1. Mule-riding

 It is possible to pay to ride a mule down to the waterfront and back, and this will be a common sight when you’re on the trail. However, the mules often seem malnourished and exhausted– a poignant example of animal tourism that you may want to think twice about participating in.

Mule riding at Quilotoa lake
Mule riding is something that you may want to think twice about.
  1. Viewpoint

If you’d rather have a less active day, you don’t have to hike to enjoy the marvelous vistas of the water– there is a great viewpoint located right near the parking area. Even if you are planning to do one of the hikes, factor in some time for the viewpoint, as it offers absolutely spectacular views of the full caldera that you won’t get elsewhere. 

How to Get to Quilotoa, Ecuador

Independently from Latacunga

Most transportation options to Quilotoa connect in Latacunga, and it’s an easy transfer to do by bus. From Latacunga, you can catch a bus that goes to Zumbahua, the closest town to the lake. The bus costs $2USD and takes about 2 hours, and you will have to catch a local bus or pickup truck to the entrance from there. Keep in mind that the bus doesn’t run very often and the schedule is subject to change. Make sure to ask when the last bus departs if you don’t want to risk having to stay overnight.

If you’re flexible on time and prefer to take public transport, you may want to consider staying the night in Quilotoa or Zumbahua. One option popular with backpackers is the Runa Wasi Quilotoa, which includes breakfast and dinner and is quite close to the lake entrance.

Scenery around Quilotoa
The surrounding area is beautiful to explore.

Independently from Quito

There are a few ways to get to Quilotoa from Quito as well. You can still take public transportation, which is by far the cheapest option, but this requires some advance planning. Most public transport options require you to stop or transfer in Latacunga– there are no direct buses from Quito. Buses depart from Quito’s Quitumbe station and are really comfortable and easy to figure out. 

Buses from Quito to Latacunga leave super frequently, about once every 10 minutes. The ride should cost less than $3USD, and takes about an hour. Once you arrive in Latacunga, you can follow the instructions above to reach the lake.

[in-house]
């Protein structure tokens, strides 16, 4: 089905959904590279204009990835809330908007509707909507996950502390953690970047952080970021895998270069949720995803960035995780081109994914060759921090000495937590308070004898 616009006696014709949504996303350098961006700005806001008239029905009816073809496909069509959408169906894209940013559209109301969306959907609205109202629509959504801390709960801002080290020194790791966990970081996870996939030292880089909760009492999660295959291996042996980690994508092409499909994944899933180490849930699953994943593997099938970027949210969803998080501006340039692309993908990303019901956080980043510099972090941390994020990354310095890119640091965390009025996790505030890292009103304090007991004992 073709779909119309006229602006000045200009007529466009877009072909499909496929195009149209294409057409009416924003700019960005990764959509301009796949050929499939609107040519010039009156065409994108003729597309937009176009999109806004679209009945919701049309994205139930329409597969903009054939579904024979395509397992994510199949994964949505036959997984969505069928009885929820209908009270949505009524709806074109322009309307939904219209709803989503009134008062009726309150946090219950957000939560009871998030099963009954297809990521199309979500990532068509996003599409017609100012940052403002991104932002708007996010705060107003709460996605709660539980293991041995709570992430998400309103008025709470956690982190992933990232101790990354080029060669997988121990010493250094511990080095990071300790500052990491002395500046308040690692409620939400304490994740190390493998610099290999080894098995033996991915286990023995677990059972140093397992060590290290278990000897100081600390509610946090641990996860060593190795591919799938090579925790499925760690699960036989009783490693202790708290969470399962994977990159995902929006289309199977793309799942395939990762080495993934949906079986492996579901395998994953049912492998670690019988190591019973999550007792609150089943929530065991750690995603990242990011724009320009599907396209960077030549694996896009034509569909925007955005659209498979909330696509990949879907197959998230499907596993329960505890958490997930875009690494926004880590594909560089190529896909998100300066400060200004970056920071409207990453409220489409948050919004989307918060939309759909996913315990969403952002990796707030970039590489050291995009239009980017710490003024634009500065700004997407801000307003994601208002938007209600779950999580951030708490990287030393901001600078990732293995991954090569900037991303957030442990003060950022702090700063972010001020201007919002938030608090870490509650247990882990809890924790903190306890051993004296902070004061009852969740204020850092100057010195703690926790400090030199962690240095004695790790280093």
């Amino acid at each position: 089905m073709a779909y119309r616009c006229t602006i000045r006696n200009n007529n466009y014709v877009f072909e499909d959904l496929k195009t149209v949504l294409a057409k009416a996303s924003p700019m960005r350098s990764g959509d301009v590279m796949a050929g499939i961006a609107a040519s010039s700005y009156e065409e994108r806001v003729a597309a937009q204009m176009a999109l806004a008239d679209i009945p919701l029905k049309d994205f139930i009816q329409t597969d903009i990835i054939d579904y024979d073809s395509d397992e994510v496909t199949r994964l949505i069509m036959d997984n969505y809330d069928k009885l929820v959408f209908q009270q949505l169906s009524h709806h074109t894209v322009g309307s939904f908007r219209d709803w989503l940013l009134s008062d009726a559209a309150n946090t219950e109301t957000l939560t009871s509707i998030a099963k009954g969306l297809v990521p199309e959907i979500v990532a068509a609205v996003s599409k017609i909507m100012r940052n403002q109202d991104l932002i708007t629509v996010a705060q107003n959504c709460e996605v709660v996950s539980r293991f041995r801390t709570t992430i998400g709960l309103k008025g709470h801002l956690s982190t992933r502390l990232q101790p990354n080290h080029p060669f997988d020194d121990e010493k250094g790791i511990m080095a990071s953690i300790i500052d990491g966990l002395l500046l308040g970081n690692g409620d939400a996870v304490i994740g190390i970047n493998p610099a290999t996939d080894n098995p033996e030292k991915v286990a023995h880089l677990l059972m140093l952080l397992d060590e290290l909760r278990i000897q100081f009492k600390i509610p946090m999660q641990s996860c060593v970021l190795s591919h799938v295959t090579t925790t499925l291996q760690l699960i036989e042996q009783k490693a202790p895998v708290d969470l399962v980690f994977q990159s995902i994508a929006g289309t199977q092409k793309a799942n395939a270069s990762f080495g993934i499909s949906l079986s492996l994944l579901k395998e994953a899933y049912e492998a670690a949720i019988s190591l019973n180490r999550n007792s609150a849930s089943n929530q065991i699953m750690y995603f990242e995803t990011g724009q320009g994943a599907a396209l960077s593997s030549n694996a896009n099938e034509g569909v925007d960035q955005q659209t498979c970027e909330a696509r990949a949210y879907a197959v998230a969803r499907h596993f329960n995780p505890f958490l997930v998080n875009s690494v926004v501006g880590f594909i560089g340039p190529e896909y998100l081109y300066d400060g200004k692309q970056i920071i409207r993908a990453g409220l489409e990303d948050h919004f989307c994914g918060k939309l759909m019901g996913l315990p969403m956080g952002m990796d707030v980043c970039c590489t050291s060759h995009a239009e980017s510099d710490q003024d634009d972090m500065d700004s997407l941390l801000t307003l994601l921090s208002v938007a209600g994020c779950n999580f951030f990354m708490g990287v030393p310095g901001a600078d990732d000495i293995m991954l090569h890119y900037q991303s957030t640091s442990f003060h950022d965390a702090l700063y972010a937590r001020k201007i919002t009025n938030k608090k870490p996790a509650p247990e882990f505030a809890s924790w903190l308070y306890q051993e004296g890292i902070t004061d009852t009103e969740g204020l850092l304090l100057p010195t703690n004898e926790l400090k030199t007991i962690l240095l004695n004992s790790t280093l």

Lastly, many people rent a car to reach Quilotoa from Quito, Baños, or other destinations in Ecuador. The distance from Quito is only about 178 kilometers, much of which is on the Pan-American Highway. There is ample parking available upon reaching the lake, and the trip takes about 3 hours. 

Day Trip from Quito

There are several day tours available from Quito, often in the $50USD range per person for the full day. They often include pickup and dropoff at your lodgings, as well as a hearty breakfast and full-day guide. Depending on the day of the week, the tour also stops for a bit at a local market. If you go on a Thursday or Sunday, you will get the chance to visit the markets at Saquisilí or Pujili. This is a great place to grab some delicious local snacks! 

Note that the tours often pick up at around 6:30 AM and drop off fairly late in the evening, so be sure to pack a lunch, snacks, and water because it can be quite a long day. You can book your day trip to Quilotoa Lake here. 

Lastly, many tour companies also offer a combination trip that includes one day in Quilotoa and one in Cotopaxi, which would give you the opportunity to see the laguna and hike up the magnificent Cotopaxi Volcano to the glacier. Both sites are absolutely worth visiting and are easily doable in combination with each other if you’ve adjusted to the altitude.  

Path down to crater lake
Quilotoa is one of the most popular day trips from Quito.

Tips for Visiting Quilotoa Lake, Ecuador

  • Wear layers. As in much of the Andes, the temperatures can vary wildly based on several factors: where you are on the hike, the time of day, whether you’re in the sun or the shade, the clouds, etc. You’ll likely be taking your jacket on and off all day and it can be quite chilly, even in summer.
  • Wear comfortable shoes with good tread. Consider wearing shoes that you can slip on and off, like cross-training sneakers. The soft, sandy trail surface sometimes reaches ankle-depth and is very slippery. There may be times when taking your shoes off altogether is best, but prepare for a lot of sand.
  • Bring lots of snacks, water, and sunscreen. Whether you take the bus or a tour, it can be quite a long day. The altitude and exposure can easily lead to sunburn, fatigue, and dehydration, and the restaurants near the viewpoint can be quite pricey. Consider packing a lunch bag and some nuts or other energy-boosting snacks. 
  • Take the altitude seriously. Consider waiting a few days before attempting this hike, as the walk back up is quite steep and strenuous even if you’re fully adjusted. 
  • If you chose to take a tour, don’t forget to tip your driver and guide! 

The Quilotoa Crater Lake is one of the most spectacular natural wonders in South America, with the bonus of being a super easy excursion from Quito or Latacunga. There are several options for visiting, easily customizable for any amount of time or budget. 

The really adventurous among you will love the option to hike the Quilotoa Loop, but Quilotoa Lake is also an eminently doable day trip, either on your own or with a tour. 

Have you visited Quilotoa? Tell us what you thought in the comments!

Tegan & Alex Bio Pic
Tegan George & Alex McKenzie | Why Not Walk

Tegan and Alex are travel, hiking, and biking enthusiasts currently based in Boston, USA. There is nothing they love more than exploring new places by walking, and they have visited over 30 countries together since they met in 2015. Their love for “walking the world” led them to found Why Not Walk, a travel guide site. Follow them on Instagram, Facebook, or Pinterest to start planning your next adventure!

Find them on: Facebook | Instagram